Lake Dallas assistant coach Phyllis Brahinsky was recently named the recipient of one of the state’s most prestigious awards for her profession, garnering the Class 5A/6A assistant coach of the year for volleyball by the Texas Girls Coaches Association for the 2019-20 school year.
Brahinsky just completed her 14th season as a coach and biology teacher at Lake Dallas – she also coached basketball and softball in addition to her duties as a varsity assistant to Kristinn Holbrooks, who is coming off her first season as Lady Falcons’ head volleyball coach.
“I knew that I had been nominated by Kristinn in May,” Brahinsky said. “I received the (TGCA) newsletter electronically. I wasn’t sure if the award winners (assistant coaches of the year) were in there. I looked at it once and then again and saw the award winners were posted. I kind of started tearing up a little bit, picked it up, went to the other room (in her house) and showed my husband.”
Holbrooks, in her essay to the TGCA to nominate Brahinsky, used the word “plow horse” to describe the energy, enthusiasm and work ethic that Brahinsky demonstrated every day in practice and during game day.
“(Brahinsky) is exactly what an assistant coach should be,” Holbrooks wrote. “Coach B. is loyal. She has worked with a different head coach each year for the last four seasons, and she treats each one the same, if not better than the last. She is the type of varsity assistant that is always two steps ahead, never to one-up you or for recognition but always so you as a head coach can do your job and coach.”
During Holbrooks’ first year of coaching at Lake Dallas, Brahinsky made three binders fully equipped with a checklist that was sectioned off by order of importance, Holbrooks said. The first binder included a summer to-do list, which including kid camps, summer league, a parent meeting, summer workouts, preseason training and alumni game information. Binder No. 2 was a season binder that included tryout sheets, game stats, special events, and hospitality information for a hospitality room that Brahinsky hosts during every home match for workers and visiting coaches. The final binder had information written out for everything that the team needed to have done this past spring. Not once did Holbrooks have to ask or delegate because Brahinsky had those binders completed.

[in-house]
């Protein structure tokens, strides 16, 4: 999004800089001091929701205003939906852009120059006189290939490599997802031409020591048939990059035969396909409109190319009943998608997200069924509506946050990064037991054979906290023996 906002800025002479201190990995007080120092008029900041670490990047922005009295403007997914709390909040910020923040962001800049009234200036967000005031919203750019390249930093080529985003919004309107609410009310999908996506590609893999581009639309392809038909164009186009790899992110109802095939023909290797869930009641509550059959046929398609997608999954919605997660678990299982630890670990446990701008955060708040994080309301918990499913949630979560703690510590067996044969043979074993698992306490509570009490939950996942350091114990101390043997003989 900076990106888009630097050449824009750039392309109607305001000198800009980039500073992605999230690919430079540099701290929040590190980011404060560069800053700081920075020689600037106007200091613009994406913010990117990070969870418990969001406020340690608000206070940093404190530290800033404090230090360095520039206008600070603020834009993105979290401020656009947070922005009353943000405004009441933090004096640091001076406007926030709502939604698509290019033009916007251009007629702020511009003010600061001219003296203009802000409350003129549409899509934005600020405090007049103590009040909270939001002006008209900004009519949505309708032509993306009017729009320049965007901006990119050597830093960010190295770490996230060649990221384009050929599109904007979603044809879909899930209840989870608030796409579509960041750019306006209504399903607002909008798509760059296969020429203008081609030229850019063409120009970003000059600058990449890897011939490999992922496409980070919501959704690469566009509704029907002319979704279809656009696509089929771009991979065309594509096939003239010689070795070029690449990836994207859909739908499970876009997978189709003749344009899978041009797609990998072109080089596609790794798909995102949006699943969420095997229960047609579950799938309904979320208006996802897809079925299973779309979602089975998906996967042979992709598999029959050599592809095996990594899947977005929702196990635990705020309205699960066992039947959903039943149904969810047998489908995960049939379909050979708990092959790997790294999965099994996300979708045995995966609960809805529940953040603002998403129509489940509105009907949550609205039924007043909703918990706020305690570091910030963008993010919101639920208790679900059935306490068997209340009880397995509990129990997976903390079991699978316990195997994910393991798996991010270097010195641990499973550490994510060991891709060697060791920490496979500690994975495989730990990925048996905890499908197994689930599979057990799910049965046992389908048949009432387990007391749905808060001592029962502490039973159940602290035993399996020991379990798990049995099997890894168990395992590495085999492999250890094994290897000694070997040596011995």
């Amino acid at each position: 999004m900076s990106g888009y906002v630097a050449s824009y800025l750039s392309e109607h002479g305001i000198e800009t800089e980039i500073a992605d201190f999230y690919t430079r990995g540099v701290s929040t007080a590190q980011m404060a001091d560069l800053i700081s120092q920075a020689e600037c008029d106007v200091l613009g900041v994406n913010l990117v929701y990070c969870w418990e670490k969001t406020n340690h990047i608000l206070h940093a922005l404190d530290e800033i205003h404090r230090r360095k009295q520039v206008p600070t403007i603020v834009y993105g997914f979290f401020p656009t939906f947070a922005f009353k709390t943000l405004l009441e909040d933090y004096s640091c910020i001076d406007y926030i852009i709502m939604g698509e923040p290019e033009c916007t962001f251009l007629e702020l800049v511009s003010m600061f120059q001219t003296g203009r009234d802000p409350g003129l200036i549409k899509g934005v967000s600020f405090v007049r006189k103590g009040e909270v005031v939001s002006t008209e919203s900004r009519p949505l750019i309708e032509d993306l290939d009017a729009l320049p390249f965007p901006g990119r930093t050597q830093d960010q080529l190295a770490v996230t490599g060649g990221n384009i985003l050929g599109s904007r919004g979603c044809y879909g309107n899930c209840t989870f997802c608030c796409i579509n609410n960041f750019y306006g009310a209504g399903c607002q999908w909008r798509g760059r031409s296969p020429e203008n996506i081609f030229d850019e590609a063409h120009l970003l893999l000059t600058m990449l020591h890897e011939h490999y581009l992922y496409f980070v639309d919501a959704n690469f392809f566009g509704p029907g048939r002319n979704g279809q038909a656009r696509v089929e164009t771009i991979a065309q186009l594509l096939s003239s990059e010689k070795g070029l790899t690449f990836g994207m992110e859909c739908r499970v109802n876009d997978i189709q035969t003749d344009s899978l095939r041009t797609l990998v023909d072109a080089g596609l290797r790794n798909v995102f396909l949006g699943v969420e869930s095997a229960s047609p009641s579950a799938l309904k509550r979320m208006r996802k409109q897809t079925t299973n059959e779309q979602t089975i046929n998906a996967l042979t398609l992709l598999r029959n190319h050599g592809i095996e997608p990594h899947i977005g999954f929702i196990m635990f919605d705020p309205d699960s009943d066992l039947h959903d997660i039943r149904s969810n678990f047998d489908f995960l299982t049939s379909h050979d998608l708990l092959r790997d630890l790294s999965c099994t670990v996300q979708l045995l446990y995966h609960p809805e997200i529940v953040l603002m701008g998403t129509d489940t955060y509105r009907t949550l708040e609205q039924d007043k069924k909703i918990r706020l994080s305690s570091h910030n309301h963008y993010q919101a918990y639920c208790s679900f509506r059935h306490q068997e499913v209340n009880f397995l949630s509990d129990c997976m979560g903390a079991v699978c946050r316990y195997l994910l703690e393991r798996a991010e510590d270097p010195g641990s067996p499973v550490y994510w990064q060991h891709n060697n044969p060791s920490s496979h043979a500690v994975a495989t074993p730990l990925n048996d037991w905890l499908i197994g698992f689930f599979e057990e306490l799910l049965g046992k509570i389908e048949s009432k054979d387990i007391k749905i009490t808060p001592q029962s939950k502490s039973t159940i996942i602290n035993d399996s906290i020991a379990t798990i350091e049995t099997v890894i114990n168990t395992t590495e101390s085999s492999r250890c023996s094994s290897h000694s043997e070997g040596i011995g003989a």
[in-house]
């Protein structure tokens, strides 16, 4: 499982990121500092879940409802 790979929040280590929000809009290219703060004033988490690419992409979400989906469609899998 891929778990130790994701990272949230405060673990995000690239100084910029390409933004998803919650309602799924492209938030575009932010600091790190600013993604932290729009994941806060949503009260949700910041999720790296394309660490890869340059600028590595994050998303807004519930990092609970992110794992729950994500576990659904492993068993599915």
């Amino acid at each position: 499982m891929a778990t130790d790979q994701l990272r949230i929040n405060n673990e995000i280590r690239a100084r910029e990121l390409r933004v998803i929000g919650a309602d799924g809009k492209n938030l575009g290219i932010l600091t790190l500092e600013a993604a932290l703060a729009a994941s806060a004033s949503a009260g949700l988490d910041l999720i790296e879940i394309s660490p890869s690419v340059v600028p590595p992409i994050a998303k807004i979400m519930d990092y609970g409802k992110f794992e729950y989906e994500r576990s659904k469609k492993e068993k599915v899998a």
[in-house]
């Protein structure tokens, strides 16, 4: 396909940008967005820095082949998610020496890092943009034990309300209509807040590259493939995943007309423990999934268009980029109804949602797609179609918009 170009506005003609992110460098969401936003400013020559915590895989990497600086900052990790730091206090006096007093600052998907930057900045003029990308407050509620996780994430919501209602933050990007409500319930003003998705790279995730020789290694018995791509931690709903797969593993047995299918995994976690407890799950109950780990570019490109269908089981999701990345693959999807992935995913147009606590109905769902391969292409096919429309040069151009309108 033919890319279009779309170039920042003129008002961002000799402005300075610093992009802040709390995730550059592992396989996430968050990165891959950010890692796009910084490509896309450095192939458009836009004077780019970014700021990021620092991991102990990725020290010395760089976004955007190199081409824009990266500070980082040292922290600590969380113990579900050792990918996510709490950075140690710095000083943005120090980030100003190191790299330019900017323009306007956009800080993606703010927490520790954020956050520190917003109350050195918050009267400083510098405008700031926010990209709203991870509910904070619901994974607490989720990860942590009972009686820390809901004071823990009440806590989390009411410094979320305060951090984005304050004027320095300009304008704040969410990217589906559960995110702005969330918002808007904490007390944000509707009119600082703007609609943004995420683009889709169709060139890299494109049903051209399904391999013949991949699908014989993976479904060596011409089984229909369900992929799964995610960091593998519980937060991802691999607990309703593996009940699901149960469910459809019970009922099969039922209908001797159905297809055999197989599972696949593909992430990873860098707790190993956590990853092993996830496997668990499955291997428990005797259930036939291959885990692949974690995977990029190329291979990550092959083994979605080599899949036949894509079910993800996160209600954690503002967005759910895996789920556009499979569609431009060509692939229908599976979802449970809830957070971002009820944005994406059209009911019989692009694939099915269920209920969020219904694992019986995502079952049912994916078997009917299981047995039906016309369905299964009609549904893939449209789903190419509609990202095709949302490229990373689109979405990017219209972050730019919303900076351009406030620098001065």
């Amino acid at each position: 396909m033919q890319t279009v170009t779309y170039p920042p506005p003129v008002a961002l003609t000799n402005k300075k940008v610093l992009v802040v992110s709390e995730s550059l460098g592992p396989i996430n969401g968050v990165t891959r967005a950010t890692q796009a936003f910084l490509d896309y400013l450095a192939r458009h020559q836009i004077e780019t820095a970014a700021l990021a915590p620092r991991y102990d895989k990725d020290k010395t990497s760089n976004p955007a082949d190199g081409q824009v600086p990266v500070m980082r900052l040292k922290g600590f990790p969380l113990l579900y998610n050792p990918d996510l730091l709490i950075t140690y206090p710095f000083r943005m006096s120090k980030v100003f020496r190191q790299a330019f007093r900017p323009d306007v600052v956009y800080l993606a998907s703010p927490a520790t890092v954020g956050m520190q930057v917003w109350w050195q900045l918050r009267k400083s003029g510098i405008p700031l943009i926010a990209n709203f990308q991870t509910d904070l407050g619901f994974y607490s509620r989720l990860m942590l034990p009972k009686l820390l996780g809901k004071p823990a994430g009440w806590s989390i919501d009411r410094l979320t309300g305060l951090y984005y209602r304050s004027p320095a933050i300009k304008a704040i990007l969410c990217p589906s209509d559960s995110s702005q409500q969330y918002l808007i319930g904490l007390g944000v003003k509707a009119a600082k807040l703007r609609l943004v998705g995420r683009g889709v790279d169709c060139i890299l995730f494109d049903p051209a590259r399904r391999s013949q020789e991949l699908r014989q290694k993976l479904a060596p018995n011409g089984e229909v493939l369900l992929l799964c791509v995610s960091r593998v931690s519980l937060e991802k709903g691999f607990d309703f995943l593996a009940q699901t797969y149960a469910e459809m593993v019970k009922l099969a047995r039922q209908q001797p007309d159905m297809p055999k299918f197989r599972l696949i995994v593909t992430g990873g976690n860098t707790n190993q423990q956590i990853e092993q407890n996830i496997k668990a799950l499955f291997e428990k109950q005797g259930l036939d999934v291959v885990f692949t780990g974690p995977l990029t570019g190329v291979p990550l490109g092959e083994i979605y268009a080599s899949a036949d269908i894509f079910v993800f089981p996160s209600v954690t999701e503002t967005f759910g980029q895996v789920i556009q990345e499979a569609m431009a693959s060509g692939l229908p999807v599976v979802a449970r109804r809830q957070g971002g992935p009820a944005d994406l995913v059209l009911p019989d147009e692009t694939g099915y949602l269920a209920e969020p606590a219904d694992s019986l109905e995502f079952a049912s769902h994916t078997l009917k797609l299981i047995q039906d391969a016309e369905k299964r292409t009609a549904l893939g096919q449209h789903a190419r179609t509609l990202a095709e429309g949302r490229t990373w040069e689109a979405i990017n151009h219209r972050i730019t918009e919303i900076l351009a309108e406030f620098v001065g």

“Coach B. is the epitome of what it means to be a plow horse,” Holbrooks wrote. “She is the first one to arrive at the gym with blinders on until she goes through her printed out checklist and ensures that everything is ready for the coaches and players for practice and matches. She is the first in the gym during her conference period to make sure the white boards are available with practice plans. She stays late after games to wash and hang dry all uniforms to prevent them from getting lost, torn, or faded.”
A graduate of Irving MacArthur High School, Brahinsky’s coaching career has spanned a total of 26 years, eight of which were spent at Irving High, in addition to a four-year stint at Crockett Middle School in Irving, where she also helped out with the school’s track and field team, when needed.
“I grew up playing softball, played softball in college,” Brahinsky said. “That was always kind of my main sport. Then, I just kind of got into volleyball and really liked it. I tried to understand the things the best that I can.”
Brahinsky insists that she has never been one for the spotlight, yet she offered words of thanks to those athletes and coaches that she has either coached or worked with over the past two-plus decades.
“I posted a thing on Facebook the day after I found out that I won the award, because I wanted to give a shout-out to all of the coaches that I had worked with over the years that I had learned from them,” she said. “I thought about the first person that got me into coaching. I learned from coaches in softball, as well as in basketball, and volleyball.
“The award wouldn’t have been available to me if wasn’t for the time spent with so many knowledgeable people. It became so overwhelming. Kids that I had coached 20 years ago were posting things; parents and kids. It became kind of more emotional than I ever thought it would be, because a lot of times, you don’t know the effect that you have on people.”